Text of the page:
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From Robert Newson <robert.new...@gmail.com>
Subject Re: Having problems with conflict resolution
Date Mon, 10 Jan 2011 18:15:10 GMT
" single atomic '_bulk_docs' operation"

FYI: _bulk_docs is not atomic.

B.

On Mon, Jan 10, 2011 at 5:52 PM, Mike Leddy <mike@loop.com.br> wrote:
> Thanks for the explanation. The reason I was using 'all_or_nothing' is
> because earlier versions of the script tried to do all the work in a
> single '_bulk_docs' call. Now I am starting to realize why that did
> not work fro me.....
>
> I now understand why the deleted revision must be kept for replication.
> I guess what I was trying to do was wrong. I cannot simply delete all
> the revisions and insert potentially the same document again.
>
> I will go back to the original idea of doing everything in a single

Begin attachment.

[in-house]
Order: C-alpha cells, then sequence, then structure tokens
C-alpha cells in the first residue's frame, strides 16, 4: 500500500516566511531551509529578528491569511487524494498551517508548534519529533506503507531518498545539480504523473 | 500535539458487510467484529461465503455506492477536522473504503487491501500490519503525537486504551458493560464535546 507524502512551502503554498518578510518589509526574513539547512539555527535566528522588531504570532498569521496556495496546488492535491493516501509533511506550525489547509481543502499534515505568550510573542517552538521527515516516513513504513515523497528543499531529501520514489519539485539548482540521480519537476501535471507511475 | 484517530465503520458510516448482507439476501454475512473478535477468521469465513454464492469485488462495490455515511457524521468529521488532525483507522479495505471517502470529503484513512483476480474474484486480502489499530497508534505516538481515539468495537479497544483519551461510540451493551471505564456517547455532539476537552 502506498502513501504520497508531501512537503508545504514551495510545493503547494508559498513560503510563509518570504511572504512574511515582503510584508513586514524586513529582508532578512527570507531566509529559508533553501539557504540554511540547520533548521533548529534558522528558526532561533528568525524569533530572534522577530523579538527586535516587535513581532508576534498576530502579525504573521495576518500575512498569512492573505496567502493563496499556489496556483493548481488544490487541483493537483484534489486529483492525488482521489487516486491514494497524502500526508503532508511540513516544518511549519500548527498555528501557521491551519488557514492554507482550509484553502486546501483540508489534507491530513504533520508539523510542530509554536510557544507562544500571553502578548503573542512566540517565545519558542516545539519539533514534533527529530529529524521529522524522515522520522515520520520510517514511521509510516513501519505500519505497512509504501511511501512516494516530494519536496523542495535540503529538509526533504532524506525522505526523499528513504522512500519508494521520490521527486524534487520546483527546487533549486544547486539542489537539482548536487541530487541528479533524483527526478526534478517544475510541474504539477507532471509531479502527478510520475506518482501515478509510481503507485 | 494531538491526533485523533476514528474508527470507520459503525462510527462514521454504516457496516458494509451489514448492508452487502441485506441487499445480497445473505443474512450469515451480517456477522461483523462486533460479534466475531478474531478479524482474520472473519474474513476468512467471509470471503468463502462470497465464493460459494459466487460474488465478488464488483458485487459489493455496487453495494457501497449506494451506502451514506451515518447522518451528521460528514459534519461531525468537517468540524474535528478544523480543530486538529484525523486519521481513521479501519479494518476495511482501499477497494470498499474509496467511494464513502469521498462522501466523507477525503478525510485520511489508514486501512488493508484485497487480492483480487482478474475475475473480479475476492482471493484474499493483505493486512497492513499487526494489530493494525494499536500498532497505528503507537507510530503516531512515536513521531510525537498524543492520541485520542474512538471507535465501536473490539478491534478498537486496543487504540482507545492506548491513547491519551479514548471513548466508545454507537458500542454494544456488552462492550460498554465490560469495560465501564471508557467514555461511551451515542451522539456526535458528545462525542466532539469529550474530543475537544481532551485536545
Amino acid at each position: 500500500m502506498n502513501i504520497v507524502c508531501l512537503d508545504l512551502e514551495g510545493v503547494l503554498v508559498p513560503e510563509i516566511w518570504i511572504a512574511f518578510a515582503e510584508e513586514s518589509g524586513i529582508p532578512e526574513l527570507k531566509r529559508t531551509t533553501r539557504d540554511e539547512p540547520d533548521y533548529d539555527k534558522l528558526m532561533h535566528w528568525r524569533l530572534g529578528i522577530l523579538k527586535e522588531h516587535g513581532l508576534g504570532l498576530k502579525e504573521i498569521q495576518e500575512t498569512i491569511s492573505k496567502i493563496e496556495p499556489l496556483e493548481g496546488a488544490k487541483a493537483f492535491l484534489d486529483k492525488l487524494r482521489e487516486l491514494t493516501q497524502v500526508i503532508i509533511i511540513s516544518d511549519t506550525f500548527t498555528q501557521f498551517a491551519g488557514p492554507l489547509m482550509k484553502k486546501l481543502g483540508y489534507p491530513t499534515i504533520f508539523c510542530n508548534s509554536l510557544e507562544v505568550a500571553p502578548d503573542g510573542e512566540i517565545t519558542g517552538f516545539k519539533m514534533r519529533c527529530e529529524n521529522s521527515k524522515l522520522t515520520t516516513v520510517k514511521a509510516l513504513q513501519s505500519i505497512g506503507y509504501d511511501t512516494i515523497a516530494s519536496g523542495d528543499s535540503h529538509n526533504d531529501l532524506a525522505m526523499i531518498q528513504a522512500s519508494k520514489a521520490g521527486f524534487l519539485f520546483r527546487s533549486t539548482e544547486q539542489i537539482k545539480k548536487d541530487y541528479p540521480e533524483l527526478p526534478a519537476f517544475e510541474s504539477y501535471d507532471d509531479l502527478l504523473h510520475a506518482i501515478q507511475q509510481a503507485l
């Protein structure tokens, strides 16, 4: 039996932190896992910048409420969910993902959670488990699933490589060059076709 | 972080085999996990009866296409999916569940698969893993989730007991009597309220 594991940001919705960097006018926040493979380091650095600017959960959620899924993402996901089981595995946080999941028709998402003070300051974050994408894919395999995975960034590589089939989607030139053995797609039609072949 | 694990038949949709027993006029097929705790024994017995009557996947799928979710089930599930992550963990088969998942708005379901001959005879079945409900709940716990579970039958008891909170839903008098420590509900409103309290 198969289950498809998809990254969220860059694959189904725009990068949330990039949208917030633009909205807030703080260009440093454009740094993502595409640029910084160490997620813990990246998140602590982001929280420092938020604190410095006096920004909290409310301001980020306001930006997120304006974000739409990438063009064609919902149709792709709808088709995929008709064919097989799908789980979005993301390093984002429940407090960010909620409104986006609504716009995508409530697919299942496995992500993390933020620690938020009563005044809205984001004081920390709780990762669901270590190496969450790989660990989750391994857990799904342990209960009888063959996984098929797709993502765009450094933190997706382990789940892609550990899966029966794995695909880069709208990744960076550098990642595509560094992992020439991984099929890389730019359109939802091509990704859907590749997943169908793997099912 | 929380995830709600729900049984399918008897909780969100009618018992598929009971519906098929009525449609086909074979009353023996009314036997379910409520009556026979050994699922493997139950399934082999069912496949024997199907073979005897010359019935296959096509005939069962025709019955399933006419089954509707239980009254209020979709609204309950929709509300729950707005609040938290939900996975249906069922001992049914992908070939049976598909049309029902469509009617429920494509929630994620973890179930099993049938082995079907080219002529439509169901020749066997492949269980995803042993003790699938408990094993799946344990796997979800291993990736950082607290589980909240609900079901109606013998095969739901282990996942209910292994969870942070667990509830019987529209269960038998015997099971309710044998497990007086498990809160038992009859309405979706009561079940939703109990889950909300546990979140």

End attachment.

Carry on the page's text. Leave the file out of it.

> atomic '_bulk_docs' operation but I will have to handle the special
> case of the document not changing by simply leaving it alone and
> just delete its conflicts.
>
> Thanks,
>
> Mike
>
> On Mon, 2011-01-10 at 11:47 -0500, Paul Davis wrote:
>> On Mon, Jan 10, 2011 at 11:18 AM, Mike Leddy <mike@loop.com.br> wrote:
>> > Hello,
>> >
>> > I have a situation where the same document can come from several sources
>> > and I have written a script (in ruby) which effectively merges the
>> > information in all conflicting documents (deletes the originals) and
>> > inserts the new merged document.
>> >
>> > Everything seemed fine until I observed that sometimes the newly inserted
>> > document remained deleted.....
>> >
>> > On further investigation I discovered that I was (by design) merging the
>> > documents in a deterministic way and it was possible that if I was merging
>> > documents A + B + C giving A ie: document A already has all the
>> > information contained in documents A & B & C.
>> >
>> > Since i was deleting A and then subsequently inserting essentially the same
>> > document it remained deleted even though the bulk_docs API was indicating a
>> > successful insertion.
>> >
>> > I am using a recent 1.0.x branch. Here is the essence of what is happening
>> > using the same API calls:
>> >
>> > # create a database
>> > curl -X PUT 127.0.0.1:5984/bulk_docs
>> > {"ok":true}
>> >
>> > # insert a doc 'mike'